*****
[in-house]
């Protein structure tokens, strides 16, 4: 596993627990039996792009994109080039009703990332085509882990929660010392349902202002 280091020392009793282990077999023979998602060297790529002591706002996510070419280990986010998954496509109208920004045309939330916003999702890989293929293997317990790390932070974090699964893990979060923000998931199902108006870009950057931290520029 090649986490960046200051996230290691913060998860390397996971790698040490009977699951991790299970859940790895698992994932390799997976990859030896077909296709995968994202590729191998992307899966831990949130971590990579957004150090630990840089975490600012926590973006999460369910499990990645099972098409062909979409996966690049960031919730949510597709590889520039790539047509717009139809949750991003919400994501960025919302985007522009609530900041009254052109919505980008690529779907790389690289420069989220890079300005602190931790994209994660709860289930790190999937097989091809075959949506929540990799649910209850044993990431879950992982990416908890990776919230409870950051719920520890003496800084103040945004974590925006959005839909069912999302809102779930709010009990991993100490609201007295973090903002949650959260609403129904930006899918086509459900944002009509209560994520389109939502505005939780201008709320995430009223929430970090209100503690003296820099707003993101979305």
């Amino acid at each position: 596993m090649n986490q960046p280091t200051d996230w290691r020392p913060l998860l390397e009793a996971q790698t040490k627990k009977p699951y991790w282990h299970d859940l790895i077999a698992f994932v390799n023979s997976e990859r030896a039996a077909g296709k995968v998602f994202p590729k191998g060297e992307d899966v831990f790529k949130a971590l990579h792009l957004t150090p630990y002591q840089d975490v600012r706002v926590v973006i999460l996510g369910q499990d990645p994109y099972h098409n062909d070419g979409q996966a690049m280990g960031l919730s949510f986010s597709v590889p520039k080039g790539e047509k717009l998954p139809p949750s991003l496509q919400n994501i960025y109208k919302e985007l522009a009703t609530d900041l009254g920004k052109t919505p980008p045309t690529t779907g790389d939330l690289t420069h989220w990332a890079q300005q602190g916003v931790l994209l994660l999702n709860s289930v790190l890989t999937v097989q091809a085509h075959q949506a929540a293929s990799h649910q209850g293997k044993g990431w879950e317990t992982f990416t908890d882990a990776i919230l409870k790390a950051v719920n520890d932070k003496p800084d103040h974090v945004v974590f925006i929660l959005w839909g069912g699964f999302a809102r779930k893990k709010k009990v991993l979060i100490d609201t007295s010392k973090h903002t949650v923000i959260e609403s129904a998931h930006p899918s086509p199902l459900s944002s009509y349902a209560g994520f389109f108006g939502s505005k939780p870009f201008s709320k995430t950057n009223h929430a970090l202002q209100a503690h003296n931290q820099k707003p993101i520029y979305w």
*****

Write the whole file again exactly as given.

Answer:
[in-house]
């Protein structure tokens, strides 16, 4: 596993627990039996792009994109080039009703990332085509882990929660010392349902202002 280091020392009793282990077999023979998602060297790529002591706002996510070419280990986010998954496509109208920004045309939330916003999702890989293929293997317990790390932070974090699964893990979060923000998931199902108006870009950057931290520029 090649986490960046200051996230290691913060998860390397996971790698040490009977699951991790299970859940790895698992994932390799997976990859030896077909296709995968994202590729191998992307899966831990949130971590990579957004150090630990840089975490600012926590973006999460369910499990990645099972098409062909979409996966690049960031919730949510597709590889520039790539047509717009139809949750991003919400994501960025919302985007522009609530900041009254052109919505980008690529779907790389690289420069989220890079300005602190931790994209994660709860289930790190999937097989091809075959949506929540990799649910209850044993990431879950992982990416908890990776919230409870950051719920520890003496800084103040945004974590925006959005839909069912999302809102779930709010009990991993100490609201007295973090903002949650959260609403129904930006899918086509459900944002009509209560994520389109939502505005939780201008709320995430009223929430970090209100503690003296820099707003993101979305």
């Amino acid at each position: 596993m090649n986490q960046p280091t200051d996230w290691r020392p913060l998860l390397e009793a996971q790698t040490k627990k009977p699951y991790w282990h299970d859940l790895i077999a698992f994932v390799n023979s997976e990859r030896a039996a077909g296709k995968v998602f994202p590729k191998g060297e992307d899966v831990f790529k949130a971590l990579h792009l957004t150090p630990y002591q840089d975490v600012r706002v926590v973006i999460l996510g369910q499990d990645p994109y099972h098409n062909d070419g979409q996966a690049m280990g960031l919730s949510f986010s597709v590889p520039k080039g790539e047509k717009l998954p139809p949750s991003l496509q919400n994501i960025y109208k919302e985007l522009a009703t609530d900041l009254g920004k052109t919505p980008p045309t690529t779907g790389d939330l690289t420069h989220w990332a890079q300005q602190g916003v931790l994209l994660l999702n709860s289930v790190l890989t999937v097989q091809a085509h075959q949506a929540a293929s990799h649910q209850g293997k044993g990431w879950e317990t992982f990416t908890d882990a990776i919230l409870k790390a950051v719920n520890d932070k003496p800084d103040h974090v945004v974590f925006i929660l959005w839909g069912g699964f999302a809102r779930k893990k709010k009990v991993l979060i100490d609201t007295s010392k973090h903002t949650v923000i959260e609403s129904a998931h930006p899918s086509p199902l459900s944002s009509y349902a209560g994520f389109f108006g939502s505005k939780p870009f201008s709320k995430t950057n009223h929430a970090l202002q209100a503690h003296n931290q820099k707003p993101i520029y979305w």